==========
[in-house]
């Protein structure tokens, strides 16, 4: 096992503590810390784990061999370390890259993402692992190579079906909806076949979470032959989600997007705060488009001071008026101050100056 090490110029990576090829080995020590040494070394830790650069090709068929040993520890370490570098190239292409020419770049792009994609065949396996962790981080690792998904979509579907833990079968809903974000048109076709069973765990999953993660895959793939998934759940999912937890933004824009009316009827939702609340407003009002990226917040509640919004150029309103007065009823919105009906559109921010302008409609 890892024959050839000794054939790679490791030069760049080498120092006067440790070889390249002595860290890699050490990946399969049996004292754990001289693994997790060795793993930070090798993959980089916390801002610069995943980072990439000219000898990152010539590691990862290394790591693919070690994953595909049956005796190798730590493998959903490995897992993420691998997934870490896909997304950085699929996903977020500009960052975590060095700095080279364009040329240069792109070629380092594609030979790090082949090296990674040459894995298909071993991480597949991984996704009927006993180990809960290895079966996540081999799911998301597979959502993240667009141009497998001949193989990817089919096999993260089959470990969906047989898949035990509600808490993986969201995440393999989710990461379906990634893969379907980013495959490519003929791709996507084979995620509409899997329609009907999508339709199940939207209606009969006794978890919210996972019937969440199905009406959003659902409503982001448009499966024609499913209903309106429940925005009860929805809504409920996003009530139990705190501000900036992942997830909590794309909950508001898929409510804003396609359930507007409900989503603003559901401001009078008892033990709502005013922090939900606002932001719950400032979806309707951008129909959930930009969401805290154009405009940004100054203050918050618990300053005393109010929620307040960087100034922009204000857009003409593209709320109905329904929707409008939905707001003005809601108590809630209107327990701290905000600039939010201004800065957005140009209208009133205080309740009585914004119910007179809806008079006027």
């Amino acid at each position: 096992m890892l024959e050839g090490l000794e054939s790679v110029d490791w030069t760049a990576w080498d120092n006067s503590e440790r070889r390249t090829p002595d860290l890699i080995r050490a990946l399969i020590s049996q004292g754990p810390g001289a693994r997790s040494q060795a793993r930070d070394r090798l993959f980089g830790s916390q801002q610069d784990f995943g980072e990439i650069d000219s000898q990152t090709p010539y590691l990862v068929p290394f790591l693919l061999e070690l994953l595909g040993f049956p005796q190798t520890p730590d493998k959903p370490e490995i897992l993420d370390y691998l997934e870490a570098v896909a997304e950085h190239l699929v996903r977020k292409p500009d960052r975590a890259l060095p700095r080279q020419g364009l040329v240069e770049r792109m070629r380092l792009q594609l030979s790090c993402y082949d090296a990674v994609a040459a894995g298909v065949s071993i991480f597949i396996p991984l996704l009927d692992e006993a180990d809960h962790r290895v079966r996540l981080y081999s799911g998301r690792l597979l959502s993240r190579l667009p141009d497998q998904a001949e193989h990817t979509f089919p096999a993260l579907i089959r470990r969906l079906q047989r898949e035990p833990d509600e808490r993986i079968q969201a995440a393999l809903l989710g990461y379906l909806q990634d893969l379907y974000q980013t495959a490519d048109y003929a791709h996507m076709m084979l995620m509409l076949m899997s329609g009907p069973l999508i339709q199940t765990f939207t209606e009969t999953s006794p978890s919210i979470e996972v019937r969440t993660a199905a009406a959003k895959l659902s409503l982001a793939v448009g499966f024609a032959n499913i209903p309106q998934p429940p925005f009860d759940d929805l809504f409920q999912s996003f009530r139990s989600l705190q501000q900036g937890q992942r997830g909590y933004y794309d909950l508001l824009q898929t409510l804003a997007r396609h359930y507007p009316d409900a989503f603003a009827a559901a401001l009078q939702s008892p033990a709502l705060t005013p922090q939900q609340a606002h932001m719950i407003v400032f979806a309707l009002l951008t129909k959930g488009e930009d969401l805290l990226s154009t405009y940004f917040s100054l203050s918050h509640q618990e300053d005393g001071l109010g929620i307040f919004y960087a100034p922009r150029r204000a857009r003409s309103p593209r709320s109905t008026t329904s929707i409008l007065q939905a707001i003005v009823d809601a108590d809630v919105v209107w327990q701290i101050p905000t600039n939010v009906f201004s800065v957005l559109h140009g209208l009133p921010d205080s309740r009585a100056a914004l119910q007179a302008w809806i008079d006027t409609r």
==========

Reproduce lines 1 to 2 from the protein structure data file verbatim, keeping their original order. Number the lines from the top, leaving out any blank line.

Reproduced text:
[in-house]
């Protein structure tokens, strides 16, 4: 096992503590810390784990061999370390890259993402692992190579079906909806076949979470032959989600997007705060488009001071008026101050100056 090490110029990576090829080995020590040494070394830790650069090709068929040993520890370490570098190239292409020419770049792009994609065949396996962790981080690792998904979509579907833990079968809903974000048109076709069973765990999953993660895959793939998934759940999912937890933004824009009316009827939702609340407003009002990226917040509640919004150029309103007065009823919105009906559109921010302008409609 890892024959050839000794054939790679490791030069760049080498120092006067440790070889390249002595860290890699050490990946399969049996004292754990001289693994997790060795793993930070090798993959980089916390801002610069995943980072990439000219000898990152010539590691990862290394790591693919070690994953595909049956005796190798730590493998959903490995897992993420691998997934870490896909997304950085699929996903977020500009960052975590060095700095080279364009040329240069792109070629380092594609030979790090082949090296990674040459894995298909071993991480597949991984996704009927006993180990809960290895079966996540081999799911998301597979959502993240667009141009497998001949193989990817089919096999993260089959470990969906047989898949035990509600808490993986969201995440393999989710990461379906990634893969379907980013495959490519003929791709996507084979995620509409899997329609009907999508339709199940939207209606009969006794978890919210996972019937969440199905009406959003659902409503982001448009499966024609499913209903309106429940925005009860929805809504409920996003009530139990705190501000900036992942997830909590794309909950508001898929409510804003396609359930507007409900989503603003559901401001009078008892033990709502005013922090939900606002932001719950400032979806309707951008129909959930930009969401805290154009405009940004100054203050918050618990300053005393109010929620307040960087100034922009204000857009003409593209709320109905329904929707409008939905707001003005809601108590809630209107327990701290905000600039939010201004800065957005140009209208009133205080309740009585914004119910007179809806008079006027």